I felt hungry before I went to bed last night. My stomach definitely feels flatter this morning. Could today be the day that I hit my goal weight? I stumble out of bed, hit the potty, and take off my pajamas. I zero the scale for a third time, and I step on with anticipation. OMG. I did it. I hit my goal weight. Everything is right with the world. Does this situation sound at all familiar?
I sit down with my morning coffee and reflect. Today is the day my life is about to go from good to great. I pour my second cup of coffee and hear the kids run downstairs. And it begins…my life as I know it on repeat. Don’t get me wrong, I feel blessed to have the life that I do. And, I am generally happy. But today my life is supposed to change and sometime soon I will start feeling pure bliss.
There is a very common thought going around. When I reach my goal weight, anything that troubled me will go away. When we reach our goal and this doesn’t happen- we are shocked and disappointed. So, we have a decision to make. Do we accept that our goal weight has no power over our true happiness? Or, do we decide that losing an additional 5 pounds is definitely the answer.
Let’s first consider the latter thought of losing more weight. We know our protocol to lose weight and this is something that we can control. The key word is control. It requires us to pursue a goal rather than evaluate our thoughts. Evaluating our thoughts which trigger our emotions can be simply exhausting. Not to mention, this type of work is very time consuming and is not a quick fix.
When I ask my clients to rate their happiness when they were at their lowest weight, many times they tell me that they were miserable. Most of the time, they followed a scripted diet that was a huge commitment. They can remember missing the cake at their daughters first birthday party. Skipping the champagne toast at their sisters wedding. Even choosing to forgo dinner out for their birthday because the calories couldn’t be estimated accurately in My Fitness Pal. They question if their efforts were even worth it given there is no additional happiness.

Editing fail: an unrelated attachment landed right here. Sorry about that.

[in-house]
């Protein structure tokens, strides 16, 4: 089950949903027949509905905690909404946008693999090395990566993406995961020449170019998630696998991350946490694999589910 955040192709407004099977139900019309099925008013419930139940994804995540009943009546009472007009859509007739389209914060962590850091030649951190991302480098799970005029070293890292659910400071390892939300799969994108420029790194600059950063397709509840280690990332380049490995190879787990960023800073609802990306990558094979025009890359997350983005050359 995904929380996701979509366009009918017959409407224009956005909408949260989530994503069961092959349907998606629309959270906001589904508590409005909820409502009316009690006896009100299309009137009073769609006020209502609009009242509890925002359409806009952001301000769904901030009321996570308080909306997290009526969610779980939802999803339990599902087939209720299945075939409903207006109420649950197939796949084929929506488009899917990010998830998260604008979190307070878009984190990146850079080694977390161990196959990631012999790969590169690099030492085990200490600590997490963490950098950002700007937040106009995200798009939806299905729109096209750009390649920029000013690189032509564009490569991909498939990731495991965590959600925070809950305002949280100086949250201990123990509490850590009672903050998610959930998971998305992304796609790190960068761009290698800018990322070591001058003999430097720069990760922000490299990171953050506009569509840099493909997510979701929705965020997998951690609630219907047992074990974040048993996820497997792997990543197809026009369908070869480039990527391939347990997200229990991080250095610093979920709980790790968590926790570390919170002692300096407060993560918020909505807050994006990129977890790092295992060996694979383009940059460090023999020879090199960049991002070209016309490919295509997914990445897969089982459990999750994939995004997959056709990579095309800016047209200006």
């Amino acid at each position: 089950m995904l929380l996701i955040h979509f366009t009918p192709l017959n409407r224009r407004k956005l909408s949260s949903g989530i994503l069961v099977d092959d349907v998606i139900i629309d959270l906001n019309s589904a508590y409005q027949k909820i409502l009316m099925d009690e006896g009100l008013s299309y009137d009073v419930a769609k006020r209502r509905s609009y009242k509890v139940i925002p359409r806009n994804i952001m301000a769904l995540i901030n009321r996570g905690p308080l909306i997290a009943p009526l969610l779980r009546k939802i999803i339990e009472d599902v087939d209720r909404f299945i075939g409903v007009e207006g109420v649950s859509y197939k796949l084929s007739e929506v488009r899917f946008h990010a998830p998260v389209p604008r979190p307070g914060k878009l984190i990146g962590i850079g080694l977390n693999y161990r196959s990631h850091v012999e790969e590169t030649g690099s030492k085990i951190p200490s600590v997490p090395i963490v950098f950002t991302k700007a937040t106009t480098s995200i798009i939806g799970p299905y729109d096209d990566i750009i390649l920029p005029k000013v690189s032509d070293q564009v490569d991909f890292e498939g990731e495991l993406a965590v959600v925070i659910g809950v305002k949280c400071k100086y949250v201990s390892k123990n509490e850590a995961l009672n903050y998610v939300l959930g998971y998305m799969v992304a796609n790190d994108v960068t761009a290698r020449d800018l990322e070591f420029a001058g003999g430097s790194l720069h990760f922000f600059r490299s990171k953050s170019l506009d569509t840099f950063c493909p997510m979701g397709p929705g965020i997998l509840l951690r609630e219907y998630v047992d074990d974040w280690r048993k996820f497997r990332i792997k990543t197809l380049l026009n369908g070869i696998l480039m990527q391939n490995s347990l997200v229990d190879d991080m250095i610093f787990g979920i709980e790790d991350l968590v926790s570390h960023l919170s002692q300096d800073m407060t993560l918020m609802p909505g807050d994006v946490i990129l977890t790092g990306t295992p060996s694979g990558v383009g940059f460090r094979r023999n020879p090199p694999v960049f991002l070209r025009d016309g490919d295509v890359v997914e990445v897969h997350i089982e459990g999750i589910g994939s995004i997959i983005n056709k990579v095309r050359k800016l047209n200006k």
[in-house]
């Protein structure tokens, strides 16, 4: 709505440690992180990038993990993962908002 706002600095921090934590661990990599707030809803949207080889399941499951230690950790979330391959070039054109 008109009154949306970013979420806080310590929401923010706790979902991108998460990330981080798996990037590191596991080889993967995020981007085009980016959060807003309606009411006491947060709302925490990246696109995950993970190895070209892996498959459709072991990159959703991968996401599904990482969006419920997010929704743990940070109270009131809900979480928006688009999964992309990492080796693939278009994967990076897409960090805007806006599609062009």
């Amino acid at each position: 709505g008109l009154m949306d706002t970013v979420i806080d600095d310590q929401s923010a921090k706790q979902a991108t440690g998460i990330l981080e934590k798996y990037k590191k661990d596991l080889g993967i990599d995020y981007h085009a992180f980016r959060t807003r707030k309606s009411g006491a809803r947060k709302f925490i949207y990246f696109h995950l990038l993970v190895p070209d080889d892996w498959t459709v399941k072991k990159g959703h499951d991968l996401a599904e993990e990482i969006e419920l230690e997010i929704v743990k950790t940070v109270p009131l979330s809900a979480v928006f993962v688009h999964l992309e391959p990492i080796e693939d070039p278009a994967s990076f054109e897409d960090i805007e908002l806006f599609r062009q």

What prompted us to lose weight in the first place? This is truly the question. Once we can answer this, we can begin working on our convincing thoughts that weight loss cures all. If weight loss is pursued because of a health issue, then this conversation may not be relevant. But for those of us in pursuit of losing some vanity pounds, we have some mental work to do.
It is not about the number. I will save you some time if you can trust me on this. The first step is to dig deep and identify what is making you unhappy. If we can directly work on our thoughts that are driving negative emotions, then we can stop buffering food and alcohol. If negative emotions are not buffered, then excess food and alcohol will not be necessary, and we will actually lose weight.
Many times, once this cognitive behavioral therapy is instituted, individuals often decide that they don’t even need to lose weight. Their pursuit of weight loss was a way to feel in control of their life. Once they dealt with the actual negative emotions, they didn’t feel the need to control anything. This can create huge amounts of headspace. People notice that they crave new hobbies, new relationships, they have a better mood, and they feel more fulfilled.
This might be a lot to take in. Beliefs on losing weight debunked. I encourage you to take some time and decide if any of these ideas may apply to you. I also want to congratulate you for being open-minded and considering this self-analysis. Because when a number can’t control our true happiness, then there is no reason that you cannot experience pure bliss no matter where you are today.